If you are interested in learning more about prior patent term extension filings, the USPTO and FDA provide some helpful links, which are provided in this post. Two ways that the term of a patent can be extended* are PTA and PTE: 1) Patent Term Adjustment (PTA) is based on delays during patent examination by the USPTO, and 2) Patent Term Extension (PTE) is based on the time it takes a drug from getting the OK from the FDA to start clinical trials to the date of approval as long, minus any time a drug sponsor did not act with due diligence during the clinical trial/FDA review process. With respect to PTE, patents can be extended for up to 5 years. See Table 1 below for the basic requirements for eligibility for PTE.
We were doing some research recently related to the status of a PTE filing. We found it helpful that the FDA and USPTO each provides a web site with links to apparently identical spreadsheets that list pending and granted PTEs. You can find the FDA web site containing the PTE spreadsheets HERE. The USPTO web site containing the PTE spreadsheets is HERE. As of the writing of this article (7/4/23), the FDA web site provided all PTEs filed and approved as of May 2023. There were 982 PTE certificates granted as of May 2023.
The actual status of any application that are not approved as well as any of the relevant filing documents, can be found in the USPTO's Patent Center by searching based on the patent number.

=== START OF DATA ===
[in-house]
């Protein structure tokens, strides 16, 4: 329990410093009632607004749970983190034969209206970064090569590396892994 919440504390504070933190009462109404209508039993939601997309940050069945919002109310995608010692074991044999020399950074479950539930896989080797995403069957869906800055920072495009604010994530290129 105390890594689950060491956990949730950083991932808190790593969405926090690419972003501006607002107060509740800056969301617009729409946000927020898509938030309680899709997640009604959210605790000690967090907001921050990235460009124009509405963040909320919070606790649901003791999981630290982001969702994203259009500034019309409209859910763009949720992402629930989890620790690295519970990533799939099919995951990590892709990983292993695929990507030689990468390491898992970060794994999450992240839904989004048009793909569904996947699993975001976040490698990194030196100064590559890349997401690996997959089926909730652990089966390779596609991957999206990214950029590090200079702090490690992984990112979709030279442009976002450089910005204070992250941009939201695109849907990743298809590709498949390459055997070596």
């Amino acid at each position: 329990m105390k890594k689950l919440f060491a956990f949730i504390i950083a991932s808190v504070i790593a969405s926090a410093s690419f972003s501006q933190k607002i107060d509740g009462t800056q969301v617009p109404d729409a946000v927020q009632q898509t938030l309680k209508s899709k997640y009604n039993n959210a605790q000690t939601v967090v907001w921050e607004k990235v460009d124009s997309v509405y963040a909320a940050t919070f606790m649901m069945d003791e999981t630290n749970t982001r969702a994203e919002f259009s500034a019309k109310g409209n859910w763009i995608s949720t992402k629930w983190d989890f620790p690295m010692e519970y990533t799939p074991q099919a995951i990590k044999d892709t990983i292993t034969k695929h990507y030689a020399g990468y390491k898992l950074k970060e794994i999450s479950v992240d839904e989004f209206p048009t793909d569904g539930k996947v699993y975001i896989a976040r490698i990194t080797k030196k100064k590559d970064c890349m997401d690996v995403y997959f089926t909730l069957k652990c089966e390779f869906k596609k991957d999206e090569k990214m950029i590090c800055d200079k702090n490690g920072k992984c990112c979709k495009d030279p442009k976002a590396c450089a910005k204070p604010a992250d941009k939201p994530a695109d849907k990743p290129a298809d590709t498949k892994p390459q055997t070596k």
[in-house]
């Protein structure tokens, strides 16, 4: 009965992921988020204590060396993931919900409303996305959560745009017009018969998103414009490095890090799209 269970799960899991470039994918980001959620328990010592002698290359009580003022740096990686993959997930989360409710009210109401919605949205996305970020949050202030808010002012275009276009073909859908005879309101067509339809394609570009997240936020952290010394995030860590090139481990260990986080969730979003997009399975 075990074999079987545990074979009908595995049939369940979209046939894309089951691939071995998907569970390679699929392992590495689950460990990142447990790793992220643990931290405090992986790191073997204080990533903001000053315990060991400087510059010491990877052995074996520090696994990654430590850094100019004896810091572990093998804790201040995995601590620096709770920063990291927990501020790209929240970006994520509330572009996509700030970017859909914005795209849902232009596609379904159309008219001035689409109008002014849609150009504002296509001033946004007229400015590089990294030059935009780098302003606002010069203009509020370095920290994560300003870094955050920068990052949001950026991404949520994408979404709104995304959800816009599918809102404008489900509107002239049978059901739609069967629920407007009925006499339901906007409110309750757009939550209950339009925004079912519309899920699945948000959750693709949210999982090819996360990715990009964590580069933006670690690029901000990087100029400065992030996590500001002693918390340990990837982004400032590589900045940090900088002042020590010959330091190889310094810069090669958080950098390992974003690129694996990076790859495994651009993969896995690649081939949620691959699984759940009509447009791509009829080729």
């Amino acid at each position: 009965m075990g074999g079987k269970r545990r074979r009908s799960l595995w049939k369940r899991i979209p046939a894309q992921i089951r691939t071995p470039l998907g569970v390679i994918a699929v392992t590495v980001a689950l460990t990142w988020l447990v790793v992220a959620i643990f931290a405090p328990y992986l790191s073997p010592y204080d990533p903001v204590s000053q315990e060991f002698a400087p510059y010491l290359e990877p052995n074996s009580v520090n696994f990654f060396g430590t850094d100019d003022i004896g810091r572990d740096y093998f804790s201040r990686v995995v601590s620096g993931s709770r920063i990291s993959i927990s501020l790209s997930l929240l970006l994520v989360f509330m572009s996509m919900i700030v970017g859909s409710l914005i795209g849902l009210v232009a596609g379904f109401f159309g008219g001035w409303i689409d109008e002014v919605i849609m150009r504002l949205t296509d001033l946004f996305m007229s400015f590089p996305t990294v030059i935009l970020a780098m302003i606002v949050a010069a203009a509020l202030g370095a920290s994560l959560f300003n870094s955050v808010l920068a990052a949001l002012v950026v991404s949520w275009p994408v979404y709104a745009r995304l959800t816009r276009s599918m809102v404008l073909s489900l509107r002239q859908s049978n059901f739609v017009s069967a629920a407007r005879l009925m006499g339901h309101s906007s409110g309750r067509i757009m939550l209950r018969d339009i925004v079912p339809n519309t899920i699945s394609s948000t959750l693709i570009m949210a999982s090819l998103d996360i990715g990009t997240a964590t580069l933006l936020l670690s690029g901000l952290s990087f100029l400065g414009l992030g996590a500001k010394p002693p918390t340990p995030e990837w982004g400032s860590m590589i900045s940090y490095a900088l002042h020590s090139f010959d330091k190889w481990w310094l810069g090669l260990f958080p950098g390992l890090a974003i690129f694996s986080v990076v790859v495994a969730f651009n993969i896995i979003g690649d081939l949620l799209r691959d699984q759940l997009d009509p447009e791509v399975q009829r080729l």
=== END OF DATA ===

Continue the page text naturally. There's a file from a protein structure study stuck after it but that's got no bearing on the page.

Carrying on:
TABLE 1 Requirements for eligibility:
The patent claims a product, a method of using the product, or a method of manufacturing
The patent has not expired
The term of the patent has never been extended
The application is submitted by the owner of record or its agent
The product has been subject to a regulatory review period before its commercial marketing or use
No other patent has been extended for the same regulatory review period (i.e., only one patent can be extended per approved product)
* Technically PTE is a misnomer, as the extension is only for exclusivity rights that relate to the approved product whose approval is the basis for the PTE, not for the legal right to block other methods and compositions that fall within the claims of the "extended" patent (See MPEP 2750).
This post is not legal, tax or investment advice. Please seek professional guidance from a licensed US patent attorney before relying on any information in this post.
Post published on 7/4/23 by EJV